US conservative-Afghan Taliban links


This video from the USA is called GRITtv: The F Word: Palin’s Pet Hoffman Has Taliban Ties.

From The Nation in the USA:

The F Word: Palin’s Pet Hoffman Has Taliban Ties

By: Laura Flanders

Wednesday October 28, 2009 5:08 pm

One week before Election Day, the special election to fill a vacant House seat in New York’s North Country is heating up. It’s a three-way split, pitting a Republican, a Democrat, and a Conservative against one another. It’s close.

And the conservative on the ticket has the kind of support the Democrat running against him must love.

Conservative Party candidate Doug Hoffman has already received the backing of Sarah Palin, Glenn Beck, Rush Limbaugh and the anti-public-spending Club for Growth. On Monday he was endorsed by another beauty: Dana Rohrabacher, the senior Orange County (CA) Republican who began his career as a speechwriter for President Reagan. Said Rohrabacher “We don’t need Tweedle-Dum or Tweedle-Dee, we need Hoffman. He’s not afraid to stand up and speak the truth.”

Like Palin, Beck, Limbaugh et al, Rohrabacher’s of the belief that if Hoffman wins, it will send a message to the GOP establishment that they should run hardliners in 2010 and pitch to the Tea Party crowd on health care, government and everything else.

It’s a great endorsement — as far as Hoffman’s opponents are concerned. As special assistant to Ronald Reagan, Rohrabacher played a key role in the late 1980s getting money and arms to Muslim extremists in Afghanistan. Throughout the 90s, he lobbied shamelessly for the repressive Taliban. A November/December 1996 article in Washington Report on Middle East Affairs said, “The potential rise of power of the Taliban does not alarm Rohrabacher” because the congressman believes the “Taliban could provide stability in an area where chaos was creating a real threat to the U.S.” Nice. In April 2001, Rohrabacher met privately in Qatar with the Taliban’s foreign minister, then seeking increased aid for his country.

Rohrabacher’s railed against the evil Taliban since, but still. The man who once thought the Taliban were good for US interests now thinks Doug Hoffman will be good for his party. If the Hoffman’s opponents can’t make anything of that, they’re not trying.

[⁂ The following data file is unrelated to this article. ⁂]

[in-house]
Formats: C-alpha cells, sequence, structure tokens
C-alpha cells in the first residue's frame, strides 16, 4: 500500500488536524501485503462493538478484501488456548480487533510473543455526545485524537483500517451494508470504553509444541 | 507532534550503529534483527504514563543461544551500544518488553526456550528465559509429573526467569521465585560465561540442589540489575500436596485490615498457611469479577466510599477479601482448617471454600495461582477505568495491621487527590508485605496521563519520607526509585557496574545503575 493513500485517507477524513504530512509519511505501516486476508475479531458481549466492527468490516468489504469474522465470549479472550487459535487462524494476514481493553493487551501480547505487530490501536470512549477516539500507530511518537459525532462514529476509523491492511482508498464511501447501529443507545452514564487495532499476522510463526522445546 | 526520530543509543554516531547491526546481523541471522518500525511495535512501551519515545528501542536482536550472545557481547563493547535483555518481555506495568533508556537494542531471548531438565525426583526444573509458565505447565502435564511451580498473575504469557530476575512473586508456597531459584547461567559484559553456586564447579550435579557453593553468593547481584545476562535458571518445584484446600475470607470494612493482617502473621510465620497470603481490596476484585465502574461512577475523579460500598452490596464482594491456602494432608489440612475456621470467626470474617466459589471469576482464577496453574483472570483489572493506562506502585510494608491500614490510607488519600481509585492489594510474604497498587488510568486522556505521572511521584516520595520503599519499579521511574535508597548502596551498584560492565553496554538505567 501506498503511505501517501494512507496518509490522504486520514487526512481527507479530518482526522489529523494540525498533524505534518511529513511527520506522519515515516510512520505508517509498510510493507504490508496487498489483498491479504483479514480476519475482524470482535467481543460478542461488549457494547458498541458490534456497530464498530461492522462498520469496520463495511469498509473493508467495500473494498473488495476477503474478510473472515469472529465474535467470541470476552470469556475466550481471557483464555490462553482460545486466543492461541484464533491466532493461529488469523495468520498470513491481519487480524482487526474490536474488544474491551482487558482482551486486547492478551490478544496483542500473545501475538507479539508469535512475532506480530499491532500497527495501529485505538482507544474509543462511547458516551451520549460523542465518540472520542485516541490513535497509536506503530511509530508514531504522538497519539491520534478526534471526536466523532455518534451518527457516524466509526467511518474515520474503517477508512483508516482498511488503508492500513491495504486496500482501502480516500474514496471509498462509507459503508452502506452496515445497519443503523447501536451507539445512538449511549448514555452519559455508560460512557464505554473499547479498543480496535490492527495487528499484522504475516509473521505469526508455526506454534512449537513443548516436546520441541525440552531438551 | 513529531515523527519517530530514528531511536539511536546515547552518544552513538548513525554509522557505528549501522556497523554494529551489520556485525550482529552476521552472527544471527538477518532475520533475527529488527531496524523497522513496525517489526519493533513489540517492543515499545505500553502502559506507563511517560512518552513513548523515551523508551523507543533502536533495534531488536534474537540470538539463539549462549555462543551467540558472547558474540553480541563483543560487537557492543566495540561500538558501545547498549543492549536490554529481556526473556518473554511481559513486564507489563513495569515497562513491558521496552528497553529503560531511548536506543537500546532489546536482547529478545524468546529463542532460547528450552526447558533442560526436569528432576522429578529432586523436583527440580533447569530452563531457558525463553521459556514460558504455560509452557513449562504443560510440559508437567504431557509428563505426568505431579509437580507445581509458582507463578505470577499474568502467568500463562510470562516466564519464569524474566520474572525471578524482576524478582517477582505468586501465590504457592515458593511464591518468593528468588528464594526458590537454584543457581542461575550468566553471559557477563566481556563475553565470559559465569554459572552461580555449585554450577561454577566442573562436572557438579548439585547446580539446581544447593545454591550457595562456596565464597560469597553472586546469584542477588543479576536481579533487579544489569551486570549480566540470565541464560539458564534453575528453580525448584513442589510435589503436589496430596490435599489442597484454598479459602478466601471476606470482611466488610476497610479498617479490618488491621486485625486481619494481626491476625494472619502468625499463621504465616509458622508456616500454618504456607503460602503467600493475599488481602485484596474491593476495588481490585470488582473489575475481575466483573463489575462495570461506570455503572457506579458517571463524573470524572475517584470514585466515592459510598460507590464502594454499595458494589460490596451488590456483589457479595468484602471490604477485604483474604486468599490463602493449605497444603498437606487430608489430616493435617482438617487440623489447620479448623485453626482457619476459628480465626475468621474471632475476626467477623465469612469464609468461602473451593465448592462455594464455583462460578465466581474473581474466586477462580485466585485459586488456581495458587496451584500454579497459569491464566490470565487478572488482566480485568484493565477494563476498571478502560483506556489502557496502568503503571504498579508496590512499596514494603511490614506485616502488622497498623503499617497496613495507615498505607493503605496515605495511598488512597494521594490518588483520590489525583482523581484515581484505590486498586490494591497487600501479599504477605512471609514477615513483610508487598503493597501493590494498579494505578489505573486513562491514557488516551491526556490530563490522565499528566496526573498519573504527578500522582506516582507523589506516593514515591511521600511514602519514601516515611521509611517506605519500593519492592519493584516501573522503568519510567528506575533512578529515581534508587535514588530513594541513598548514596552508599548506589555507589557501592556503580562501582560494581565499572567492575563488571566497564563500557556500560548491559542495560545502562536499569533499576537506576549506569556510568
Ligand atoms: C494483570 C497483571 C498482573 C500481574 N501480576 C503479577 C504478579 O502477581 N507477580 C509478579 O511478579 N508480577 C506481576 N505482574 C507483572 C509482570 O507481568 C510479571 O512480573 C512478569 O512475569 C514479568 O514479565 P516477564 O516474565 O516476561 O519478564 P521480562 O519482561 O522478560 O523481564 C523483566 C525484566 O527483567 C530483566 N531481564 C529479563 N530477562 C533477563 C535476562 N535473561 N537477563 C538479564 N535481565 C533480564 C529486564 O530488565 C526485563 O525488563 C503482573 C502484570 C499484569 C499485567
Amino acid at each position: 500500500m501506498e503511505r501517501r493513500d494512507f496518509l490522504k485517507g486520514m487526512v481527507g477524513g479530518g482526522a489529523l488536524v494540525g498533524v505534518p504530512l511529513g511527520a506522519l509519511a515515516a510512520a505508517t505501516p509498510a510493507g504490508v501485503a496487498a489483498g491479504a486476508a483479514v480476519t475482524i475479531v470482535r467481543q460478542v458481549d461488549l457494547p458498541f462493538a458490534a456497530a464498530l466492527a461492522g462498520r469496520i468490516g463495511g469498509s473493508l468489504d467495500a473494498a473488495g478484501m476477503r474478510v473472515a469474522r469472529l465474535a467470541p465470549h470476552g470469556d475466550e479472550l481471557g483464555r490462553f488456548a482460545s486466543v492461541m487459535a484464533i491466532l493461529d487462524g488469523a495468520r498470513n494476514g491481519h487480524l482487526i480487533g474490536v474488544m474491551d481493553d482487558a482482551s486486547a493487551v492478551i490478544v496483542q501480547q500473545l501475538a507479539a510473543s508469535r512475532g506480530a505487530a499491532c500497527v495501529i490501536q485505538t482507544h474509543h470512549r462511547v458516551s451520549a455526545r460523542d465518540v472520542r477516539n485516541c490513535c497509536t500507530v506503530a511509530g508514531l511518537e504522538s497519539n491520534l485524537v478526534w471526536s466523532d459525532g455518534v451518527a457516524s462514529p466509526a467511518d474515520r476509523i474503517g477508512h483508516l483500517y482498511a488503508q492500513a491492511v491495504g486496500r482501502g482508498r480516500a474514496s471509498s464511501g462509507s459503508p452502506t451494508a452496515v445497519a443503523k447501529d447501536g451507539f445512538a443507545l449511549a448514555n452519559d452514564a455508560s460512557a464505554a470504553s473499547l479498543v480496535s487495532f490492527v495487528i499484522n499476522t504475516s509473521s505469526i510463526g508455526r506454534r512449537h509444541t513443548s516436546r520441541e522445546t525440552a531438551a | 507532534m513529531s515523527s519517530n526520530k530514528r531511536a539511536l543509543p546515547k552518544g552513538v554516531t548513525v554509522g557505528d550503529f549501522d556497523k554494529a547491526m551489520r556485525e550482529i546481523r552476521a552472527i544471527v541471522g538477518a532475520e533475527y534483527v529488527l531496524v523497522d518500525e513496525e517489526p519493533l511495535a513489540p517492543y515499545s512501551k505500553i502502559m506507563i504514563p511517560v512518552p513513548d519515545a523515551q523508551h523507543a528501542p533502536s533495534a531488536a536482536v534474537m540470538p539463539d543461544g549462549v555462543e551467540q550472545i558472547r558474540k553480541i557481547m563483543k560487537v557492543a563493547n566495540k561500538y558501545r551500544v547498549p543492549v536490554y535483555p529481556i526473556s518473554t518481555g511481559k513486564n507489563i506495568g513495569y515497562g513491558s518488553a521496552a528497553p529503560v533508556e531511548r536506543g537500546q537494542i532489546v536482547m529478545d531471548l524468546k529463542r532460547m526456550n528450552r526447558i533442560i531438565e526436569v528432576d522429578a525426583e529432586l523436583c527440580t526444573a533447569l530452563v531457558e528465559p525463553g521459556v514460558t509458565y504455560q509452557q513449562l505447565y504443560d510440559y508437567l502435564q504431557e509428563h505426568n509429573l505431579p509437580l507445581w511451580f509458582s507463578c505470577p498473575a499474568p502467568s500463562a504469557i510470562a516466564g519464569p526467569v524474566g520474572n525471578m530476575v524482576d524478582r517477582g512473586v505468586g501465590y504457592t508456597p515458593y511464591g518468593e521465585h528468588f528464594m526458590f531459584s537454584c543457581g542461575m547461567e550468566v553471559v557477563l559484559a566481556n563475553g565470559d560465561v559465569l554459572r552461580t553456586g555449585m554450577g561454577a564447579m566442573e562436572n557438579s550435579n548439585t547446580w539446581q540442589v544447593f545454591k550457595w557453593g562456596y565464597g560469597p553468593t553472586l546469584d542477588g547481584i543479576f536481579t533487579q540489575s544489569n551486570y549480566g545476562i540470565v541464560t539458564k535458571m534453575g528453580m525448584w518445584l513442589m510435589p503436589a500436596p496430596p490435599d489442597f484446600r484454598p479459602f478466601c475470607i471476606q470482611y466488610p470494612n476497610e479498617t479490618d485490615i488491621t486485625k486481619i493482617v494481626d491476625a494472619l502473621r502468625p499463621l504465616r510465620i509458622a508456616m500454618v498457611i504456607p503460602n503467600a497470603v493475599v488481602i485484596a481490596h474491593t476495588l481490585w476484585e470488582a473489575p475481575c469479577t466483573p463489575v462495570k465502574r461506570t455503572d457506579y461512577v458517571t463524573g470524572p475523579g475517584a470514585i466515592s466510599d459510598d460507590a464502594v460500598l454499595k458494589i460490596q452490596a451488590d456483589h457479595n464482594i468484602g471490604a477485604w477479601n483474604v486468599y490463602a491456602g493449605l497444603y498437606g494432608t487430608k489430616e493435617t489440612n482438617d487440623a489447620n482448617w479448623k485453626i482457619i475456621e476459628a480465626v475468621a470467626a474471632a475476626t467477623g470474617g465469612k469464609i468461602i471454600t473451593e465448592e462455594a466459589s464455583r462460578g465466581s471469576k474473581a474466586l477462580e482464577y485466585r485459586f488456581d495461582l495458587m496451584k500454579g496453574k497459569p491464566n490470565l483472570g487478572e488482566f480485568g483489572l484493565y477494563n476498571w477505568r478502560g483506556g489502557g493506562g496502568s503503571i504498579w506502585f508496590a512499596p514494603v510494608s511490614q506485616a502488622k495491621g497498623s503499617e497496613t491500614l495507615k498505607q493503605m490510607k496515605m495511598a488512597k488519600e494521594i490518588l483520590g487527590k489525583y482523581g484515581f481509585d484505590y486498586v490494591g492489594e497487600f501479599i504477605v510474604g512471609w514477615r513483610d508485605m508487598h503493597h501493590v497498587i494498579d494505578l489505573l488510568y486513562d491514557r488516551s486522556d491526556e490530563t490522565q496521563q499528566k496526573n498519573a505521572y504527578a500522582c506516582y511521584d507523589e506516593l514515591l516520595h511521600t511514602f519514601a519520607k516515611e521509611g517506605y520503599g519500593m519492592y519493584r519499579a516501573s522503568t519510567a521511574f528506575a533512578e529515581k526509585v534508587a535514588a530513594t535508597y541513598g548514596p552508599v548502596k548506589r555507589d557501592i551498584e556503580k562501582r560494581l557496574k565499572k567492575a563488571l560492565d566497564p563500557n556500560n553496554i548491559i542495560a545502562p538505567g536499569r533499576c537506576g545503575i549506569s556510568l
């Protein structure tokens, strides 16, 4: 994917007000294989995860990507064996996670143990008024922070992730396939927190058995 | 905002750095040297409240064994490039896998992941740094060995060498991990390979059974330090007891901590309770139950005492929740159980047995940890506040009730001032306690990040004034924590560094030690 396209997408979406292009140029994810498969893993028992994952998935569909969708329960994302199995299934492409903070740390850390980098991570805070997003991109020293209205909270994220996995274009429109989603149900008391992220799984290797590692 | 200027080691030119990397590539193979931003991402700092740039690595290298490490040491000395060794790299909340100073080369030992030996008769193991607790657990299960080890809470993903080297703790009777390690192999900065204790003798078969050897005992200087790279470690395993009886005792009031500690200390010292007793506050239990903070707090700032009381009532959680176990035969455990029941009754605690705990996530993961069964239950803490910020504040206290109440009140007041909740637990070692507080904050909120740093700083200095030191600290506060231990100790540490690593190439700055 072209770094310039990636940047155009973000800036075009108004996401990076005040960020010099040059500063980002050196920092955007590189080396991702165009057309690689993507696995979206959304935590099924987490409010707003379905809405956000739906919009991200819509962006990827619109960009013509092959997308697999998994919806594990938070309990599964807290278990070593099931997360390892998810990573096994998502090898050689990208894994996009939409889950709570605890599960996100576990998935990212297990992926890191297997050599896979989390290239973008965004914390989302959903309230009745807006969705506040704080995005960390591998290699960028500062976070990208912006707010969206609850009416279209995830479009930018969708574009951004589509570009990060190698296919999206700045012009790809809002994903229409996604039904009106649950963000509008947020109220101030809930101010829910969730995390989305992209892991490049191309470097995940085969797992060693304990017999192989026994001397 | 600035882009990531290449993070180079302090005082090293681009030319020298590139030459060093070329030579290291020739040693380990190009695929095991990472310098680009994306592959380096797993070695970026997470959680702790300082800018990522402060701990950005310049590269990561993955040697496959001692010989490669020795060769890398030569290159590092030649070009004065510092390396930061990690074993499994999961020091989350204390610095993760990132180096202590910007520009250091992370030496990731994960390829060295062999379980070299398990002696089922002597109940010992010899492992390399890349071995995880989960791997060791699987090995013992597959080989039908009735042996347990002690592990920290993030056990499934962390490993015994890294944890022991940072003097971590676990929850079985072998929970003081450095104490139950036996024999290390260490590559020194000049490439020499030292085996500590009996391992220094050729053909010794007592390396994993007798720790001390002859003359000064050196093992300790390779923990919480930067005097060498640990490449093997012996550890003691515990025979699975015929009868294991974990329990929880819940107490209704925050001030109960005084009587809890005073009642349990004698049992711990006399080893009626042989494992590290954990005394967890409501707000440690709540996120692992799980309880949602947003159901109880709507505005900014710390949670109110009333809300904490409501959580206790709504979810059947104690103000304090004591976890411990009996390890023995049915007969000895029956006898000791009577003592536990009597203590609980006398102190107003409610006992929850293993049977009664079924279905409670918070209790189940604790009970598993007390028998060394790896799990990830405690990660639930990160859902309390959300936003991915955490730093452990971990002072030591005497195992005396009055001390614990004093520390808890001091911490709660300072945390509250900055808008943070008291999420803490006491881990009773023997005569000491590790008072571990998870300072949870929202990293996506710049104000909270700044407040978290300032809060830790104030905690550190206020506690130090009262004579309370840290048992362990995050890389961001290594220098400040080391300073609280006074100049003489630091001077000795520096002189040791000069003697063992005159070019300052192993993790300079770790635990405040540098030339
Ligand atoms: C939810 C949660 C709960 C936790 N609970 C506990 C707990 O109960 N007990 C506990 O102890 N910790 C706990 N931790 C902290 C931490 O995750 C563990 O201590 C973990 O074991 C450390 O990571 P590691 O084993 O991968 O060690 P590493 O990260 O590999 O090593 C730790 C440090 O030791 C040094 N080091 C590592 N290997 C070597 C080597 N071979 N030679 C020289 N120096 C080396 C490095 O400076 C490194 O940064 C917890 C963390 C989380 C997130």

Having a former Taliban funder joining the rogue’s gallery backing the Hoffman has got to make it easier for his opponents. If the Democrat, lawyer Bill Owens, ekes out a victory amid the Republican infighting he’ll be the first Democrat to win that district in 140 years.

The F Word is a regular commentary by Laura Flanders, the host of GRITtv which broadcasts weekdays on satellite TV (Dish Network Ch. 9415 Free Speech TV) on cable, and online at GRITtv.org and TheNation.com. Follow GRITtv or GRITlaura on Twitter.com.

Just as the GOP candidate has for more than 100 years, Dede Scozzafava was supposed to win the congressional seat in New York’s 23rd district. Then Palin stepped in: here.

USA: Defense Share of GDP at Its Highest Level since 1993, by Dean Baker: here.

A Muslim man faces up to 14 years in prison for sending allegedly offensive letters to the families of Australian soldiers killed in Afghanistan: here.

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12 thoughts on “US conservative-Afghan Taliban links

  1. Dear Friends, Colleagues and Supporters,

    Next week, five Afghanistan and Iraq War vets will travel to DC to meet with members of Congress and tell them that this war has to end — but they need your help to get there.

    These brave vets will be joined by a true Afghan hero: Malalai Joya, a Parliamentarian who has stood up to the warlords for women’s rights and is now standing up for Afghan civilians against this pointless war.

    The delegation’s focus will be on Representatives who are still undecided on the question of escalation — those who most need to hear from people who have seen the war firsthand.

    When soldiers who have served our country in combat have the courage to say that continuing the war is a mistake, Congress members take notice. When they’re standing side by side with an elected representative of the Afghan people, their message cannot be ignored.

    This is how we will stop the war in Afghanistan: by giving voices like these a mouthpiece on Capitol Hill. By bringing them face-to-face with the decision makers and telling them exactly what they need to hear.

    We need your help to make this happen. We must raise just $5,000 to make this trip possible. Your contribution will cover the travel expenses of these courageous vets who are taking time out of their lives to stop the war.

    Please give what you can to ensure that Congress hears their important message.

    Yours,

    Robert Greenwald, Leighton Woodhouse,
    US Veterans Jake Diliberto, Rick Reyes, Brock Mcintosh, Devon Read, Justin Thompson and the Brave New Foundation team